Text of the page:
There are numerous design projects that our team has enjoyed working on and each Designer has their list of favorites or more memorable projects.  Our Designers enjoy projects that provide them the freedom to propose multiple design options for the client.  Projects that emphasize aesthetic values that are simply constructed can provide enormous satisfaction.  With the variety and volume of work that our company does there are many design projects that are easily forgettable.  Designers are assigned work based on their skill level and areas of expertise.  For some, or in some instances, 90% of the work is of the quick and easy nature so it goes by in a blur.  When a client for a planned sign program for a building in Glendale gave our Designer carte blanche for the sign details, they were very responsive and interactive with their feedback as the designs evolved.  At a time, the City of Glendale itself was re-evaluating their own criteria for Sign Programs.  When our designs were submitted to the planning department, they loved what they received from us and commented that they were contemplating using it as a template for other program submittals moving forward.  We created concept designs for the City Tower- Refresh with the objective of giving an existing outdated sign a fresh look.  The process of finding different materials was enjoyable because ideas were generated by referencing other modern signs built by us and other vendors.  These kinds of projects emphasize the need to feed the brain for ideas.  Large scope projects like Moreno Valley College offer new challenges.  This was the first time the assigned Designer came across thermoformed signage.  Experiences like this lead to learning about new methods and the possibilities those methods can lead to is thrilling.  When the Designer’s work is valued and appreciated, it’s always enjoyable.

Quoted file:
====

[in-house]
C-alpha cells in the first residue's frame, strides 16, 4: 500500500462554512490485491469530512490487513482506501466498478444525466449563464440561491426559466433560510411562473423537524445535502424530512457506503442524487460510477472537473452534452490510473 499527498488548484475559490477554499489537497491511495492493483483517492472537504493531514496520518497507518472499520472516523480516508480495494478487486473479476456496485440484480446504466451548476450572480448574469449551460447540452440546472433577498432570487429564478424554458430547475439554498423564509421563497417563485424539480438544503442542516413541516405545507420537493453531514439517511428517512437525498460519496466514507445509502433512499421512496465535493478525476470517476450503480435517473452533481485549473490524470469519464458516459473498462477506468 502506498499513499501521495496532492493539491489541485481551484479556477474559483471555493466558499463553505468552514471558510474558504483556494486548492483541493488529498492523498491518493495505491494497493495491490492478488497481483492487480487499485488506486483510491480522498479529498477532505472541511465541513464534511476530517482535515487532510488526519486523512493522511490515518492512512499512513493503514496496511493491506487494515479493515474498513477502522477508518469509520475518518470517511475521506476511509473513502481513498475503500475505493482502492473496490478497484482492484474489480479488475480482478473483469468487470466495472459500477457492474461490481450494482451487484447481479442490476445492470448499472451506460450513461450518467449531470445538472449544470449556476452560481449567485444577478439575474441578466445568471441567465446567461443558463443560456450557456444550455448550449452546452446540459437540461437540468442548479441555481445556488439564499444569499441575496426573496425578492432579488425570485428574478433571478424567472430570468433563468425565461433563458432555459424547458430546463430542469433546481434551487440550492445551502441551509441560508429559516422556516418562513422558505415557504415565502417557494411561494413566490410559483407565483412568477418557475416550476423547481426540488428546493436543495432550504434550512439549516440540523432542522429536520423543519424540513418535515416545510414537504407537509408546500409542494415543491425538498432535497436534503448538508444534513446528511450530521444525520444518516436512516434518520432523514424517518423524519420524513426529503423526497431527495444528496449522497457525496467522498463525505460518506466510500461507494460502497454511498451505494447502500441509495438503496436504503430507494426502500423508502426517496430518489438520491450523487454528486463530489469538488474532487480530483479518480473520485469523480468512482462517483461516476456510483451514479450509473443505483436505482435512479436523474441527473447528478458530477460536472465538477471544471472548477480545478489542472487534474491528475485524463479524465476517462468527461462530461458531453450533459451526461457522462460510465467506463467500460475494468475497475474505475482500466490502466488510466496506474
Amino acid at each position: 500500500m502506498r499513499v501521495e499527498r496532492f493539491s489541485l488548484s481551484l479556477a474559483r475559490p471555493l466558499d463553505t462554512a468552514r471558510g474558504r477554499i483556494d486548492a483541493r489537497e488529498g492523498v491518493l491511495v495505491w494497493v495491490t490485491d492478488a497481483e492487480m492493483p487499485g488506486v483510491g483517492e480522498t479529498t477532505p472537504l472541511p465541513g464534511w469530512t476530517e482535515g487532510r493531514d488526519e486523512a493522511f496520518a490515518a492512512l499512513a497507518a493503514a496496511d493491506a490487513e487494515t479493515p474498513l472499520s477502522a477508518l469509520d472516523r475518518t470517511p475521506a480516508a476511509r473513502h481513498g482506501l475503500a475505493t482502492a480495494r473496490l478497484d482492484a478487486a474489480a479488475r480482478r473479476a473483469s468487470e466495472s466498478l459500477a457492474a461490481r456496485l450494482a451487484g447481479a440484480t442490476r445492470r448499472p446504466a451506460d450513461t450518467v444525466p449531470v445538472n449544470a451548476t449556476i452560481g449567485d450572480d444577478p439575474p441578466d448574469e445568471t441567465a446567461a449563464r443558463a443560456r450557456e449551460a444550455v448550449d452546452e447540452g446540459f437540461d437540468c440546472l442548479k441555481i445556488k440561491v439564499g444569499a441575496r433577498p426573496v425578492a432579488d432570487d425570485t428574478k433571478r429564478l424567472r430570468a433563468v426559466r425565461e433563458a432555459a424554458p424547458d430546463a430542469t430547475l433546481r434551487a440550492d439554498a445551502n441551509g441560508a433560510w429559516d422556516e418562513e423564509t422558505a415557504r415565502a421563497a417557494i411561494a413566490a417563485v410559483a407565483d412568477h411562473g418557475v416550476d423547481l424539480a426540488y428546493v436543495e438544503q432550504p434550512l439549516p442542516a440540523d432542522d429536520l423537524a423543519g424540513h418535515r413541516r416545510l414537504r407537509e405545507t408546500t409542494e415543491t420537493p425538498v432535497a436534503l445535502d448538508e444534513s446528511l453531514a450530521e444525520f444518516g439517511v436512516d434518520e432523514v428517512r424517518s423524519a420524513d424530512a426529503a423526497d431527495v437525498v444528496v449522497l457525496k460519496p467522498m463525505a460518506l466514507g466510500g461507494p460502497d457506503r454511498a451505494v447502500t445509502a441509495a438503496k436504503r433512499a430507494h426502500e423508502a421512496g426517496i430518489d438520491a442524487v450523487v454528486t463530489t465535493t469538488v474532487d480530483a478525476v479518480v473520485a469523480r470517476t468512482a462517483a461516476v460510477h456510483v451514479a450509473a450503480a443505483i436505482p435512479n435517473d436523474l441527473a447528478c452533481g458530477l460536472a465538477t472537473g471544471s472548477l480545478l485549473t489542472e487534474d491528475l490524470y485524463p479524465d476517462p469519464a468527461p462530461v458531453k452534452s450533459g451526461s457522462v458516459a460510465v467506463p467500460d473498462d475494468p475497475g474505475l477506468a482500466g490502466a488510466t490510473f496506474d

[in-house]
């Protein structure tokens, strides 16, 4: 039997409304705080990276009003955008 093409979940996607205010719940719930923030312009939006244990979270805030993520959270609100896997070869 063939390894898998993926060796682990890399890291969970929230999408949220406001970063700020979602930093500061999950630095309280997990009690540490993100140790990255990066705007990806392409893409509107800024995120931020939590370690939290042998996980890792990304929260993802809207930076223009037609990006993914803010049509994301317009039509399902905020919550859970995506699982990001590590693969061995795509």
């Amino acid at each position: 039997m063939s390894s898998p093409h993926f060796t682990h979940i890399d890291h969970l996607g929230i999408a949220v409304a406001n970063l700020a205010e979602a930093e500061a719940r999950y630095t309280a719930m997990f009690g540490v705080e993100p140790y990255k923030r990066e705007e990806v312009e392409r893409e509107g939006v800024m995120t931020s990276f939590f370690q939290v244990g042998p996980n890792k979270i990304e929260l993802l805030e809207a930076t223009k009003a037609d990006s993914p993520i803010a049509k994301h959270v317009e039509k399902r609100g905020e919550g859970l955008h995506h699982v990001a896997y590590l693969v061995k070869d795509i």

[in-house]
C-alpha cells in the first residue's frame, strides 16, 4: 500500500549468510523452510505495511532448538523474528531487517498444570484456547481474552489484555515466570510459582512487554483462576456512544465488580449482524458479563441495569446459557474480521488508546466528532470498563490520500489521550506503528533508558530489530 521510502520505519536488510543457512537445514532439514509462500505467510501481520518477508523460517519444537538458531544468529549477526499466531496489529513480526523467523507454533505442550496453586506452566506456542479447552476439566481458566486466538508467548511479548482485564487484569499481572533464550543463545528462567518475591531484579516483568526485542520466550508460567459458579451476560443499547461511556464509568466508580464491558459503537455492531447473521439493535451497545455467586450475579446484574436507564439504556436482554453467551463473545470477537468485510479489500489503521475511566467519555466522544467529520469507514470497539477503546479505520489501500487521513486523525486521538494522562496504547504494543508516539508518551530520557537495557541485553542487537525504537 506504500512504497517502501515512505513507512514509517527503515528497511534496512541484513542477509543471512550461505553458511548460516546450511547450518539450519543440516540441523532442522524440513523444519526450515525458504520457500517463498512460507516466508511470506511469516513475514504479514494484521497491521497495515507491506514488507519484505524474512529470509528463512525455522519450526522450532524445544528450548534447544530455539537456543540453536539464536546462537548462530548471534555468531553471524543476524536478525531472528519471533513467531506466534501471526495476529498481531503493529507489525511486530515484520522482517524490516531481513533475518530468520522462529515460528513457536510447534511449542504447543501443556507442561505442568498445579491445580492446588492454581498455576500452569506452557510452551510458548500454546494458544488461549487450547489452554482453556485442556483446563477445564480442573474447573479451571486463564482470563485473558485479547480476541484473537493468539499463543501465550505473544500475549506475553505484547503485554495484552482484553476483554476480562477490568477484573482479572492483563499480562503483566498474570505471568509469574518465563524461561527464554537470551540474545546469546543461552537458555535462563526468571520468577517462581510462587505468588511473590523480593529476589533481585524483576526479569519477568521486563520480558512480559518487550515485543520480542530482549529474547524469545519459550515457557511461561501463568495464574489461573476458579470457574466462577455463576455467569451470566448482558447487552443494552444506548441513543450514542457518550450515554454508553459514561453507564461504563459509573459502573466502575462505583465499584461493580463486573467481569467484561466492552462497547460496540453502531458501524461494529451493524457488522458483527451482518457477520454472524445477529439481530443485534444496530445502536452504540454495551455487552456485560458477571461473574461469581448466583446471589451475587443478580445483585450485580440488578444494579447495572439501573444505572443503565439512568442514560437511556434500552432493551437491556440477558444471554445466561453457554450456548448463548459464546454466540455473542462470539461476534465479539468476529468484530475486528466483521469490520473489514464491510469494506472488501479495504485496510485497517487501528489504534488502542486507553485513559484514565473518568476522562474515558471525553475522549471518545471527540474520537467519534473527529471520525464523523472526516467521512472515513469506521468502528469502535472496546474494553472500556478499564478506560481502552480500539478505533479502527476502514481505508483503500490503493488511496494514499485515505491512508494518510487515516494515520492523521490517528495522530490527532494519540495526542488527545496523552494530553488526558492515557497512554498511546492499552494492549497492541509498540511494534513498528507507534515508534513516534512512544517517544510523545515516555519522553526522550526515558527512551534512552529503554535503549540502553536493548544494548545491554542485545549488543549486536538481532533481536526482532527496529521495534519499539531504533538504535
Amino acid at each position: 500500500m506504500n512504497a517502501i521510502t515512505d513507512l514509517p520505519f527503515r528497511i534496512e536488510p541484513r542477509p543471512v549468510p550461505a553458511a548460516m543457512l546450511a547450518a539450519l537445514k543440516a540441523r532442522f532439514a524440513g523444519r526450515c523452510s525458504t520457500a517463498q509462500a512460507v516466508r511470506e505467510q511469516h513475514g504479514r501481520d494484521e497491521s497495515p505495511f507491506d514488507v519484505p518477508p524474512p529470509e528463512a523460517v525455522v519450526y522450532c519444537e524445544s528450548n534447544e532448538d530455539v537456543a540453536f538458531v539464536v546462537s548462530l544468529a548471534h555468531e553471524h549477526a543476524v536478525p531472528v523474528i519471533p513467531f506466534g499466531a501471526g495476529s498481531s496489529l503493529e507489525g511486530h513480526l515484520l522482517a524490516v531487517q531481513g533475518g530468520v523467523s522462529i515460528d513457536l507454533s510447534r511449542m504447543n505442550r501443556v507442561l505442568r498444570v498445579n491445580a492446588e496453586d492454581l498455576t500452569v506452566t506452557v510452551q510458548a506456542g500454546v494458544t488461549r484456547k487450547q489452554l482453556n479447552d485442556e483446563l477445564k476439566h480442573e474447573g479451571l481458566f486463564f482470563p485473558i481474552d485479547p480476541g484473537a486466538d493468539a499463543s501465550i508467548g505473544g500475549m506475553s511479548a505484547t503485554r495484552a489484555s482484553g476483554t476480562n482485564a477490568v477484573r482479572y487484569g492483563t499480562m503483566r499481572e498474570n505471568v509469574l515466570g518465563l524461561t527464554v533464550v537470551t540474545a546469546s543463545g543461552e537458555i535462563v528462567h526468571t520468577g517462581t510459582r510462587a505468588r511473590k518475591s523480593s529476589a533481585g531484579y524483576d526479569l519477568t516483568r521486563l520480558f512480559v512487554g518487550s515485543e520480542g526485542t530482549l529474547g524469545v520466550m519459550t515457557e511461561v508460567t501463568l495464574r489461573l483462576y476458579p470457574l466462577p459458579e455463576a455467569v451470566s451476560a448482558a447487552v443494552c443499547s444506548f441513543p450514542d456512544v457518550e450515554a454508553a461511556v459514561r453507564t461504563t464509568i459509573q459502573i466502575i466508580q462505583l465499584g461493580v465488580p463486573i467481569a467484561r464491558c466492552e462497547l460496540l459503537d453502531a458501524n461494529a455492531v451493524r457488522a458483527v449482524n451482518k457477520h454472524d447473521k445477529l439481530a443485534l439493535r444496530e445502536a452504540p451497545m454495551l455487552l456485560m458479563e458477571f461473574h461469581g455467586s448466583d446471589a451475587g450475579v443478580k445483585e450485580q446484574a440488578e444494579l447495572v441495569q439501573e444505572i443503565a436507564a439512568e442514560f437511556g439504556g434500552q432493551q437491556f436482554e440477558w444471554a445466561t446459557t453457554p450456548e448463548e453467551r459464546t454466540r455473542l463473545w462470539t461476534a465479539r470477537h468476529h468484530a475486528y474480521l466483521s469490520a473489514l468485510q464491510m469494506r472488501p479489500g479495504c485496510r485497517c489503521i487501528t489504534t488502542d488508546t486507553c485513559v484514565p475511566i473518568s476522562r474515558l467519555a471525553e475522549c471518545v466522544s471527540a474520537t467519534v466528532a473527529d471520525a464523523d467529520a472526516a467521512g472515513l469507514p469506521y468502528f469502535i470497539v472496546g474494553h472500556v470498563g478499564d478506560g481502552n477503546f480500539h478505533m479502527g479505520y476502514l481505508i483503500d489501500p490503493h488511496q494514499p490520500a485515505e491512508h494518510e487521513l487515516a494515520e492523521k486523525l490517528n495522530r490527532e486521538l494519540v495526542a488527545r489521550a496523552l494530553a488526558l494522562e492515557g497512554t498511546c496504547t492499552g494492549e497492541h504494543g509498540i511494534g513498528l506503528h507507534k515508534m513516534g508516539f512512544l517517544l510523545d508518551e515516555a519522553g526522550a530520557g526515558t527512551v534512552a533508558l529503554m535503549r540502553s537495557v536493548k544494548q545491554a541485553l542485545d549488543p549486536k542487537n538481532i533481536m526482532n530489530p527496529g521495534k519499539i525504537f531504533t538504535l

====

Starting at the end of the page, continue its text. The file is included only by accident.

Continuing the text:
At its core, the purpose of the sign industry is helping people.  Either to point them in the right direction, provide awareness, let them know something’s happening, or warn them of danger.  In conclusion, each Designer has different strengths.  Learning and leveraging those strengths collaboratively generates exceptional aesthetic solutions combined with great fabrication ideas.  They must always put themselves in the shoes of the client and assume they don’t know anything about sign design.  The objective is to deliver a clear drawing to help them understand or imagine the solution that we are proposing.  The creation of quality designs takes time and feedback.  The combination of both contributes to a better result.  Designers must be constantly prepared for something new and strive to keep learning.  To tackle new challenges ahead they will bookmark reference materials from previous projects and learn to do repetitive tasks in a more efficient manner.  Even though they may sometimes reference a completely different design it can provide the advantage of not starting from zero.  They must keep updating reliable reference sources and removing outdated ones.  Although not all will seek it, like most people, they enjoy peer feedback on their work almost as much as customer appreciation.  There’s no better feeling than getting a “thank you” email from a client that contains a glowing review of their work. That is a very rewarding thing for an artist whose job keeps him or her mostly behind the scenes.

Thank you to the Sign Specialists Design Team for their contributions to the article!